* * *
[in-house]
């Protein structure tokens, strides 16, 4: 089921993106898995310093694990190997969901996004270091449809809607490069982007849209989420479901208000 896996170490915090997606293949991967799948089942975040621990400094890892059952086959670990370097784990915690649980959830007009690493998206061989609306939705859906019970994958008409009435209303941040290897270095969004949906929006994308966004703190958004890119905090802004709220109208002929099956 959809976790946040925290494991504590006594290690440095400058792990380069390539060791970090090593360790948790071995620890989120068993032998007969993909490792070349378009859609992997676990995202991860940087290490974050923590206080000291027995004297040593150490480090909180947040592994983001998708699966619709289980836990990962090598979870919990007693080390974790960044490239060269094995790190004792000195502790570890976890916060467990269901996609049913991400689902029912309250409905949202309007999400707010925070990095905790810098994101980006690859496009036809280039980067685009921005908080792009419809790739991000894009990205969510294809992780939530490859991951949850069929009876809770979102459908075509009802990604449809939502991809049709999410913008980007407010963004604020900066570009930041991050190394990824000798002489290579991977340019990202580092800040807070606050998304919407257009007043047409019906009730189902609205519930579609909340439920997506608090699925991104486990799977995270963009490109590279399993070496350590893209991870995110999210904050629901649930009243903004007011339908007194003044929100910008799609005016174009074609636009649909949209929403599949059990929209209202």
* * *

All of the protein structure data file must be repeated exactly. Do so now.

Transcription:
[in-house]
């Protein structure tokens, strides 16, 4: 089921993106898995310093694990190997969901996004270091449809809607490069982007849209989420479901208000 896996170490915090997606293949991967799948089942975040621990400094890892059952086959670990370097784990915690649980959830007009690493998206061989609306939705859906019970994958008409009435209303941040290897270095969004949906929006994308966004703190958004890119905090802004709220109208002929099956 959809976790946040925290494991504590006594290690440095400058792990380069390539060791970090090593360790948790071995620890989120068993032998007969993909490792070349378009859609992997676990995202991860940087290490974050923590206080000291027995004297040593150490480090909180947040592994983001998708699966619709289980836990990962090598979870919990007693080390974790960044490239060269094995790190004792000195502790570890976890916060467990269901996609049913991400689902029912309250409905949202309007999400707010925070990095905790810098994101980006690859496009036809280039980067685009921005908080792009419809790739991000894009990205969510294809992780939530490859991951949850069929009876809770979102459908075509009802990604449809939502991809049709999410913008980007407010963004604020900066570009930041991050190394990824000798002489290579991977340019990202580092800040807070606050998304919407257009007043047409019906009730189902609205519930579609909340439920997506608090699925991104486990799977995270963009490109590279399993070496350590893209991870995110999210904050629901649930009243903004007011339908007194003044929100910008799609005016174009074609636009649909949209929403599949059990929209209202």